My last full day in Uganda.
It's difficult to reflect on the last month, as I have encountered a full spectrum of emotions, and much more, during my time here.
One thing is for sure, I will miss this place. There is an aura of humanity here, a genuineness of place and people that I have not found elsewhere. Smiles and hugs are like currency, passed from person to person easily and without second thought at every turn. Ugandan friends excitedly grab my hand and walk me from place to place, eager to show me something new. Little children saunter up to me in the clinic, wary at first, until I stick out my hand. Their curious eyes widen, followed by a toothy grin, as they slap me high five.
I will miss the laughter in my office, the constant cultural comparisons that brought curious looks and never-ending giggles. I will also miss seeing the doctors and nurses working; they have a sense of purpose and devotion to their patients that is subtle, but breathtaking. I will miss the walks through downtown Kampala, a place that at first looked like utter chaos but, as I have gotten to know this town, exhibits a free-flowing, sometimes-manic, order. I will miss riding buses across Uganda, packed three into a seat built for two (small) people, as chickens wander on the ground, clucking and pecking at my feet, while Ugandan hip-hop music blares from the bus's speaker system. I will miss the boda-boda rides, the matoke and beans, the African sun, and so much more.
Of course, this is Africa. Poverty abounds, to the point that after a month, I often ignore it. Walking home from work yesterday, a coworker pointed to a collection of makeshift shacks, right off the main road, with disbelief. I recall noticing them on my first walk to IDI on my first day here, and then never looking again. In Africa, suffering blends slowly into the background.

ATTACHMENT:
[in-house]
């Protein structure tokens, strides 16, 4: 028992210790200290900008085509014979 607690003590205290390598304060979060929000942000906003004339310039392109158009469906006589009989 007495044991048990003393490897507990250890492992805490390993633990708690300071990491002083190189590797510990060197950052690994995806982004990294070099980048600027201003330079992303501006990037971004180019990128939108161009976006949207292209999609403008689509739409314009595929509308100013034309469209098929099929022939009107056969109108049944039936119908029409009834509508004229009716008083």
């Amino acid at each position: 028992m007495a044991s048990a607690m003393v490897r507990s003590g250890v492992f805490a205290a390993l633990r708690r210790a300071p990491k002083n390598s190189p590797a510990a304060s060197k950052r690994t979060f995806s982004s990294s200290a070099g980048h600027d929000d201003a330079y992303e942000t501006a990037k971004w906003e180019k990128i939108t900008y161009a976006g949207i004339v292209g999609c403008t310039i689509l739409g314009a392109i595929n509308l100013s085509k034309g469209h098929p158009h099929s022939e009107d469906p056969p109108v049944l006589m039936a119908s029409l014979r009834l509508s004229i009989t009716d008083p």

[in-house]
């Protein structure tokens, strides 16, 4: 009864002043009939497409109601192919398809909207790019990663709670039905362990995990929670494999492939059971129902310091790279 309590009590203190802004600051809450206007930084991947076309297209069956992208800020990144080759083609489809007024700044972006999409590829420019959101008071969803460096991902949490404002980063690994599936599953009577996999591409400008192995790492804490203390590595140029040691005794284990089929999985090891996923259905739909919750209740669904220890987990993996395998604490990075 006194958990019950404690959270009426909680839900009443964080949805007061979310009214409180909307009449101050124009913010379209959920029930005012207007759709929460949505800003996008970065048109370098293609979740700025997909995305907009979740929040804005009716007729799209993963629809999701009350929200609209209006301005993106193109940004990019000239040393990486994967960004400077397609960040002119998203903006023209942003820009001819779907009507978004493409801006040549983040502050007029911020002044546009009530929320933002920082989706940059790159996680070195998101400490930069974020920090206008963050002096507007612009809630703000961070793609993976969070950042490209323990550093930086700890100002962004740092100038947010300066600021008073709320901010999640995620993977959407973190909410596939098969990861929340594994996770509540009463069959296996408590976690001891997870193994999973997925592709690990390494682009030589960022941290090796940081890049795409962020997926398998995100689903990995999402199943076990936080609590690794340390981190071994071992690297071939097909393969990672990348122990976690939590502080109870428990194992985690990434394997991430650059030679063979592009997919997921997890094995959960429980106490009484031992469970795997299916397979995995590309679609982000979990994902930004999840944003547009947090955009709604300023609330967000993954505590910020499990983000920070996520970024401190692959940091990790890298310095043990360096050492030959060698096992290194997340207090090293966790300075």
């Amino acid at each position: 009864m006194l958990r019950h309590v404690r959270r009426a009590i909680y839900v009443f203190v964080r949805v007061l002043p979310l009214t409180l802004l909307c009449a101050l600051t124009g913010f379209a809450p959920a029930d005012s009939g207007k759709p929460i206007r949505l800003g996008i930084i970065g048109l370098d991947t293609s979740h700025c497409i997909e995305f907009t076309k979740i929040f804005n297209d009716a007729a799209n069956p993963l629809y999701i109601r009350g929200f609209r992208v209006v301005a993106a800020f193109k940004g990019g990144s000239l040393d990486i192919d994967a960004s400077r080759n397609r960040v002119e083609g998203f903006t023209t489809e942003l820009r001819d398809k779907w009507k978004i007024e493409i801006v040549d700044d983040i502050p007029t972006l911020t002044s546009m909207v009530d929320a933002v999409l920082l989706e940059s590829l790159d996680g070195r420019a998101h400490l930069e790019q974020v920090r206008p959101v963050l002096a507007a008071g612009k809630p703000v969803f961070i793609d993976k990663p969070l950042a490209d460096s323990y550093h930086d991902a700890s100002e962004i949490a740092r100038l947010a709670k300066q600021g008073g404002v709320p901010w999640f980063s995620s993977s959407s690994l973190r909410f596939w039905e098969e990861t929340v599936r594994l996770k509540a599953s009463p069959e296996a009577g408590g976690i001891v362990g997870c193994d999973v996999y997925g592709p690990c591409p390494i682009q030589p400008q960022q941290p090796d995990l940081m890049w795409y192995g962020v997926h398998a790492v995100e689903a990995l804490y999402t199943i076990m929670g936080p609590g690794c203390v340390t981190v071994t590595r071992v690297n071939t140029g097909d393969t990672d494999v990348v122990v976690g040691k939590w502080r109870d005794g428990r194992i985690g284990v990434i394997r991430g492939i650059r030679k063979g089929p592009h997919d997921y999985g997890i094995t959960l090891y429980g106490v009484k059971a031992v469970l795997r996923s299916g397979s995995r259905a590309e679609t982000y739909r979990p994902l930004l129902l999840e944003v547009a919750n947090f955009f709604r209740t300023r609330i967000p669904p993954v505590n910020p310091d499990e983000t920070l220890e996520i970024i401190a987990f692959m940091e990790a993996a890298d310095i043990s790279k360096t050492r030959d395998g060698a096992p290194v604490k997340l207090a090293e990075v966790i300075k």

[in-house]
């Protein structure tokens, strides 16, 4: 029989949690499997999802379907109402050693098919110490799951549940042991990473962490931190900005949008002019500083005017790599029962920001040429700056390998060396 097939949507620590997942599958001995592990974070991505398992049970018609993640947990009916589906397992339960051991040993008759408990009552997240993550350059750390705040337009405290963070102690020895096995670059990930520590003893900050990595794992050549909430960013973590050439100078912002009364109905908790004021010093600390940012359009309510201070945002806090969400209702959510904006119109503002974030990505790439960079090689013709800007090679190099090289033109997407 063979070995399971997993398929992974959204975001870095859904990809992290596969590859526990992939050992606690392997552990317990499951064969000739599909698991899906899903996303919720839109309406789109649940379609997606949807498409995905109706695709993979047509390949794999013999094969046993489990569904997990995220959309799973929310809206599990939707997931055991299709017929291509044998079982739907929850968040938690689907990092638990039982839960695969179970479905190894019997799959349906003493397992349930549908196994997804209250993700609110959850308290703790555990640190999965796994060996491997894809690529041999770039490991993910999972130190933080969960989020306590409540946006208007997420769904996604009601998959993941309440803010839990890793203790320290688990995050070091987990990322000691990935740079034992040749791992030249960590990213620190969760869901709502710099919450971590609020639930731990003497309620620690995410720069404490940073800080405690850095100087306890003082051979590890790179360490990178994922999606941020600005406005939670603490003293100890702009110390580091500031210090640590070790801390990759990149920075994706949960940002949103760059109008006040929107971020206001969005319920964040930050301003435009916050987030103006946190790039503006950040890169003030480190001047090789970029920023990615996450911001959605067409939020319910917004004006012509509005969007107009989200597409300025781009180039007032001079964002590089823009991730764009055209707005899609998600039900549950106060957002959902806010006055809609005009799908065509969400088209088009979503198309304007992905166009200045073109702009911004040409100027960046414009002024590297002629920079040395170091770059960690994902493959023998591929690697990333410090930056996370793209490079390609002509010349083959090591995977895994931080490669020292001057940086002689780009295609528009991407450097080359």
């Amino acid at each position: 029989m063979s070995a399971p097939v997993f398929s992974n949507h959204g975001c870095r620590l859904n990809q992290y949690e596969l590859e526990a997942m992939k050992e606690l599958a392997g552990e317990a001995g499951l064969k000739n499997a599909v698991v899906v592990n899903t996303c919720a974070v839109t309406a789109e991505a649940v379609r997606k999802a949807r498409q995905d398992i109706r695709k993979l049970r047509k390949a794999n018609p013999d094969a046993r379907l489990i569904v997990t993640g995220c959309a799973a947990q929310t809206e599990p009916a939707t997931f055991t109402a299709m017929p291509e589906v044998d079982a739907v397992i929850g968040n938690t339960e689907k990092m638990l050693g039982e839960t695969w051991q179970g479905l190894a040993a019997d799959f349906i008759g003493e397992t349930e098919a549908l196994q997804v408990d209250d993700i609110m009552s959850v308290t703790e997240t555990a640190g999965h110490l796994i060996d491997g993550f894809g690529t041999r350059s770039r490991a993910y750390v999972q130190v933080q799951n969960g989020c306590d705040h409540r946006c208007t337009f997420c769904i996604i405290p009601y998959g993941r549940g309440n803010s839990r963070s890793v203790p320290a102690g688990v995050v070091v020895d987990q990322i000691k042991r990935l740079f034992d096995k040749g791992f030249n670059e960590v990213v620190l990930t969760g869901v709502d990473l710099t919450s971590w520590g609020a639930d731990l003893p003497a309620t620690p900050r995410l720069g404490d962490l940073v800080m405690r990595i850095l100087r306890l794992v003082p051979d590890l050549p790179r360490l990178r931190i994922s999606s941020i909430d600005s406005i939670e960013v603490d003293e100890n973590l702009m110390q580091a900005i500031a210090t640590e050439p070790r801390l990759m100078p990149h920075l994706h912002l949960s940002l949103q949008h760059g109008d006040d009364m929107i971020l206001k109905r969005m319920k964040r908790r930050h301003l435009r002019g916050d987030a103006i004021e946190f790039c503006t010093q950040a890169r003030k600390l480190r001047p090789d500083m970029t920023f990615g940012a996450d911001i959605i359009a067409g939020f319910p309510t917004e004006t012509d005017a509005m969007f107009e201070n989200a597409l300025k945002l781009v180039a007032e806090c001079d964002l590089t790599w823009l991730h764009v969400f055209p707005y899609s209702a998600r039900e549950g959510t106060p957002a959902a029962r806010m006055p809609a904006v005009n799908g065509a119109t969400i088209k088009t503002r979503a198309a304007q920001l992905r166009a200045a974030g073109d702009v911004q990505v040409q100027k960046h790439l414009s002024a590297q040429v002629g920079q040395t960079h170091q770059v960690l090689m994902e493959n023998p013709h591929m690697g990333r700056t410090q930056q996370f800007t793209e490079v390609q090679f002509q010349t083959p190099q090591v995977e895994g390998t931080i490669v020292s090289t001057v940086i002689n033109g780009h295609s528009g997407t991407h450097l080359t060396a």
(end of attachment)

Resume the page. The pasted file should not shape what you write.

I will never forget the faces at the clinic. Given how much I love this place, it is not difficult to forget that the people we are here to help are sick. Really, frighteningly, sick. Before Uganda, HIV/AIDS was an abstraction for me, a list of statistics chronicling the plight of a people far away. For me, far away meant Africa, or the other side of Washington, D.C. But these faces, they will stay with me. They are old and young, mothers and fathers, daughters and sons. Their faces tell stories of suffering, but they are resilient. Their faces are strong.
And, of course, the bombings of Sunday night will forever remain etched in my memory. I have seen a city at its lowest point, trembling and afraid. But I am also watching it slowly return to normal. Despite the repulsive efforts of those that want to do us harm, life always returns to equilibrium. The decency and humanity of so many will always outweigh the unconscionable behavior of a few. It simply must be so.
Perhaps my lasting memory of Africa will be saying goodbye to one of my colleagues, Benson, who I have written about before. Embracing, we discussed the bombings, my trip back to the United States, and my plans to return. I then thanked him for everything he had done for me, helping me to get adjusted, and explaining how the clinic worked.
Benson, HIV positive for ten years, smiled beneath his bushy mustache.
"You are most welcome," he said. "See you next year."